Roundup: North American Gluten-Free News

I love it when people tell me about their great gluten-free dining experiences. One reader, whose husband has celiac disease, contacted me about their dinner at Rick Bayless’s Topolobampo restaurant in Chicago. They were deeply impressed by the thoughtfulness of the staff. It was clear from the start of their meal, when the restaurant’s manager came to their table to talk, that the restaurant took gluten-free dining seriously. Because the chef was concerned about cross-contamination (apparently the chilies in some sauces were flash-fried in a deep fryer, and could have been exposed to gluten particles), the two gluten-free dishes that made their way to the table were variations of menu items. Topolobampo’s sommelier also did a fine job pairing wines with the special dishes. The reader wrote:

We travel and eat out extensively and have never come across this level of dedication and exemplary service. The manager kept apologizing that our meal was going to take a little longer than normal. It was unreal and did not break the bank either…

Another reader wrote to tell me about Leaf Cuisine, a Los Angeles restaurant that is virtually the only place where she will dine out (in addition to being gluten intolerant, she has allergies to casein and corn). Leaf Cuisine is a raw-food restaurant, meaning that none of the food is heated above 110 degrees Fahrenheit. All of the menu items are vegan and reasonably priced. The restaurant also sells some of its creations in local stores (including several Whole Foods outlets in Los Angeles) and offers courses in raw-food preparation.

One reader told me about a website created by her daughter. It’s a wonderful resource called Gluten-Free Ontario, and if you’re traveling anywhere in the province, take a look at it. The long list of cities represented includes Toronto, Ottawa, Hamilton, Barrie, London, and Sault Sainte Marie. A lot of work has gone into the site, and the results will help many people make decisions about dining out.

Finally, I wanted to alert U.S. readers that a couple of medical centers are offering free screening for celiac disease. This past Saturday, the West Virginia Gluten Intolerance Group and the Department of Pediatrics at the Joan C. Edwards School of Medicine at Marshall University worked with the Cabell-Huntington Hospital to provide free blood screening (I wish I’d heard about it earlier, and I hope that they will repeat this event in future). The University of Chicago Celiac Disease Center offers an annual day of free screening; the next one will be on October 18, 2008. That may sound like a long way off, but participants need to pre-register by calling [tel] 773-702-7593 after August 15, 2008. For a calendar of events of interest to the gluten-intolerant, including free blood screenings, check out the calendar at Gluten-Free Forum. For a list of the Gluten Intolerance Group’s branches and partner offices, click here.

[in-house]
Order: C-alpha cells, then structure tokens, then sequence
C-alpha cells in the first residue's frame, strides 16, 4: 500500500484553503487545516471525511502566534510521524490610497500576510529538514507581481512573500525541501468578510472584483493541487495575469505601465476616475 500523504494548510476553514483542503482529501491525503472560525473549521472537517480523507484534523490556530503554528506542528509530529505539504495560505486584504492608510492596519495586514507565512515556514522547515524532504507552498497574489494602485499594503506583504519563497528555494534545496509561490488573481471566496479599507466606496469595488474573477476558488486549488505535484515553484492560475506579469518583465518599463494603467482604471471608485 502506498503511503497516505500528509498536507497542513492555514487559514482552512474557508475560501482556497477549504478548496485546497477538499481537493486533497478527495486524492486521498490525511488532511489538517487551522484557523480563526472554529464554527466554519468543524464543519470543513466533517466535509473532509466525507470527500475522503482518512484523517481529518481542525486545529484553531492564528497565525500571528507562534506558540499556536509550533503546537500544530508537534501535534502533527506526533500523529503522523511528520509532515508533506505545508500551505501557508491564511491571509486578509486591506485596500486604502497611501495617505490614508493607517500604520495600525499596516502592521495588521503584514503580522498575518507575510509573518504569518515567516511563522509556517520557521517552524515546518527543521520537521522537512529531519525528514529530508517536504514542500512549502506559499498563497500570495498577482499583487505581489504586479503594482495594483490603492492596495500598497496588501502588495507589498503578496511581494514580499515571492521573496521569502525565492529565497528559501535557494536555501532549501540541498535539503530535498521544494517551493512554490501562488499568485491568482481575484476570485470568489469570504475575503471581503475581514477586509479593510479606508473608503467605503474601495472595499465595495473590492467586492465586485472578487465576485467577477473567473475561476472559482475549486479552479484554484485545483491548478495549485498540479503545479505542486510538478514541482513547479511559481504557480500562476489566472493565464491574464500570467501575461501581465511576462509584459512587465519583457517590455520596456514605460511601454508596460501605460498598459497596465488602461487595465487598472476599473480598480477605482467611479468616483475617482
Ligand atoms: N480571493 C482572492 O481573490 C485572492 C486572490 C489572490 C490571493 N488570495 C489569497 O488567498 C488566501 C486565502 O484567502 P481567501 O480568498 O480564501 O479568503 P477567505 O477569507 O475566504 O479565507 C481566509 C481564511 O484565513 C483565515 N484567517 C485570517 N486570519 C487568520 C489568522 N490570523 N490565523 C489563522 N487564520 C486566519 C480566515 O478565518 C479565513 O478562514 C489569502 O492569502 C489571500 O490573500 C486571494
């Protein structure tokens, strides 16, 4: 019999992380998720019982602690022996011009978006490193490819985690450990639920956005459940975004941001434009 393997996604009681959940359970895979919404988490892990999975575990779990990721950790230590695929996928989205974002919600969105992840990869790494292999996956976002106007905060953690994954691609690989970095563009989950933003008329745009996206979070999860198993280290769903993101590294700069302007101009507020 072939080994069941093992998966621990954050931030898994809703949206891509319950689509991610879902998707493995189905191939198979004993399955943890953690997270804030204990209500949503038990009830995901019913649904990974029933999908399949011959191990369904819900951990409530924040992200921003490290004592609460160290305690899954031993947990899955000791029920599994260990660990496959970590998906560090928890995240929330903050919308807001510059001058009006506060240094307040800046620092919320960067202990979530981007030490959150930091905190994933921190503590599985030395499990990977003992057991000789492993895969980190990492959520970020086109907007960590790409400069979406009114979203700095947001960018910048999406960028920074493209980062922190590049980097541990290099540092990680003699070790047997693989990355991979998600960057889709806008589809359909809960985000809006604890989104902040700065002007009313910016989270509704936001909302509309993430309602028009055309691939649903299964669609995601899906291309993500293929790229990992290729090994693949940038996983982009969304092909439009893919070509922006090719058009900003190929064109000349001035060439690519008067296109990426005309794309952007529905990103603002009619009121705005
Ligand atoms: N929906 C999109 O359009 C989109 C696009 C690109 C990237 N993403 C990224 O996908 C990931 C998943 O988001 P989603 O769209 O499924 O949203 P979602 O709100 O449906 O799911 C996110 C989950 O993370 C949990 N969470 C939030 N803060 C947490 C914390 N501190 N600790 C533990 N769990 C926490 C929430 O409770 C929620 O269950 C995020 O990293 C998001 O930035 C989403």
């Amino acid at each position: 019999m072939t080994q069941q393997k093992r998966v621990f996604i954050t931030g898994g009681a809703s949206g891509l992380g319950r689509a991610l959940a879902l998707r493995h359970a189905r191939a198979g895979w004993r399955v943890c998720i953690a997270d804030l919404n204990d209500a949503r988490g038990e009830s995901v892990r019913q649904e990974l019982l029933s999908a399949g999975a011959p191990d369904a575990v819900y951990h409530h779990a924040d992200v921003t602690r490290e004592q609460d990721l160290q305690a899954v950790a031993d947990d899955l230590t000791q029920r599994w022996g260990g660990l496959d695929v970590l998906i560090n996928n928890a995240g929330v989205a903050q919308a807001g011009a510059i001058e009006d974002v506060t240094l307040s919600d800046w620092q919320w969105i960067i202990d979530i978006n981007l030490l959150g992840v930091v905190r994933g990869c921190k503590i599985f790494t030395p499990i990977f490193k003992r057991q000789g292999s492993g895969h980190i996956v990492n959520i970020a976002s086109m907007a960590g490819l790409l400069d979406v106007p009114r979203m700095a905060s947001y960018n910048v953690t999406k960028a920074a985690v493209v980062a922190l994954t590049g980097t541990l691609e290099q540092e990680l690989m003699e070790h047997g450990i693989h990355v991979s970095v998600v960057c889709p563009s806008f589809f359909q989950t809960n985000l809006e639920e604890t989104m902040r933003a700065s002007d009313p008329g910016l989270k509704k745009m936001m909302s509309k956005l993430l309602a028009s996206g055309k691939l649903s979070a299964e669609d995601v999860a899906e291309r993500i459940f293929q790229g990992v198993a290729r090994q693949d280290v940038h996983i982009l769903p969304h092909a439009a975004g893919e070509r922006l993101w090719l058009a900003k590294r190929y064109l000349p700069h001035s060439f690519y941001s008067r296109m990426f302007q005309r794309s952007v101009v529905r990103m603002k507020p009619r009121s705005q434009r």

A Special Dinner Series in Toronto

What could be better than having a talented chef cook dinner? How about having five talented chefs prepare a five-course dinner? That’s exactly what I enjoyed at the first Cross Town Kitchens dinner in Toronto on June 2nd, when chefs from local restaurants Amuse-Bouche, C5, Marben, Perigee, and Torito cooked up a storm to raise money for charity. (The second dinner in the series will take place on July 28, 2008.)

When I first heard about the Cross Town Kitchens event, I doubted that I’d be able to go. While I’m always up for the challenge of dining in a new restaurant, I’ve had difficulties finding celiac-safe food at events. Hors d’oeuvres are something I steer clear of, since they’re usually set atop brioche, nested in a pastry shell, or treated with gluten in some other way. And I’ve learned from experience that it can be hard to get a kitchen to modify a set menu.

However, the five restaurants participating in the Cross Town Kitchens dinner couldn’t have been more accommodating. Not only was I treated to custom-made hors d’oeuvres (and let me say that a slice of cucumber is a fine substitute for brioche), but they managed to ensure that all five of my courses were gluten-free. Sometimes this involved reinventing a dish, so that while my fellow diners tasted a pappardelle pasta dish with morel mushrooms, fava beans, and duck prosciutto, I was tucking into a salad with identical accompaniments. Some of the dishes, including the pan-seared langoustines and the venison main course, were already gluten-free and needed no modifications.

Need another inducement? Proceeds from the dinners are donated to The Stop Community Food Centre. After the next dinner on July 28, 2008, there will be one in September 2008, another in February 2009, and the fifth (and hopefully not final) one in April 2009. If you’ll be in Toronto on one of the dates, I’d encourage you to check it out (and be sure to confirm that they will be able to accommodate your gluten-free diet when you make your reservation). The $95 per person charge is expensive, but this is a rare opportunity to have five chefs cooking for you — and raising money for a great cause at the same time. Bon appetit!